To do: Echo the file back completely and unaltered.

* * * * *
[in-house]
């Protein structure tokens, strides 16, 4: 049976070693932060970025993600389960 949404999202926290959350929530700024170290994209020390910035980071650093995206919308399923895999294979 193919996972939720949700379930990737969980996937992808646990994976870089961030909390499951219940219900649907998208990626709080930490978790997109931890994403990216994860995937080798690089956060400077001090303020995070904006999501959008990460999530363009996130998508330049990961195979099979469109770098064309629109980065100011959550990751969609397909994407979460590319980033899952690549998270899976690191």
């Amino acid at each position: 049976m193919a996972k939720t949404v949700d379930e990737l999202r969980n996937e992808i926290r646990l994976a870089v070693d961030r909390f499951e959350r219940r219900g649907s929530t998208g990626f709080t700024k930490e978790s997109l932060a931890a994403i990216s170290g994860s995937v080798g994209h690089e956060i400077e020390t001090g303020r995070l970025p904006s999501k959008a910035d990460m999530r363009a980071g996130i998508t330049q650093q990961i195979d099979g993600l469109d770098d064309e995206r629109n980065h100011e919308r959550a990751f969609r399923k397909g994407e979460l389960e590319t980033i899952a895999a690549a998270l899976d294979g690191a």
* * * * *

[in-house]
């Protein structure tokens, strides 16, 4: 049976070693932060970025993600389960 949404999202926290959350929530700024170290994209020390910035980071650093995206919308399923895999294979 193919996972939720949700379930990737969980996937992808646990994976870089961030909390499951219940219900649907998208990626709080930490978790997109931890994403990216994860995937080798690089956060400077001090303020995070904006999501959008990460999530363009996130998508330049990961195979099979469109770098064309629109980065100011959550990751969609397909994407979460590319980033899952690549998270899976690191």
């Amino acid at each position: 049976m193919a996972k939720t949404v949700d379930e990737l999202r969980n996937e992808i926290r646990l994976a870089v070693d961030r909390f499951e959350r219940r219900g649907s929530t998208g990626f709080t700024k930490e978790s997109l932060a931890a994403i990216s170290g994860s995937v080798g994209h690089e956060i400077e020390t001090g303020r995070l970025p904006s999501k959008a910035d990460m999530r363009a980071g996130i998508t330049q650093q990961i195979d099979g993600l469109d770098d064309e995206r629109n980065h100011e919308r959550a990751f969609r399923k397909g994407e979460l389960e590319t980033i899952a895999a690549a998270l899976d294979g690191a």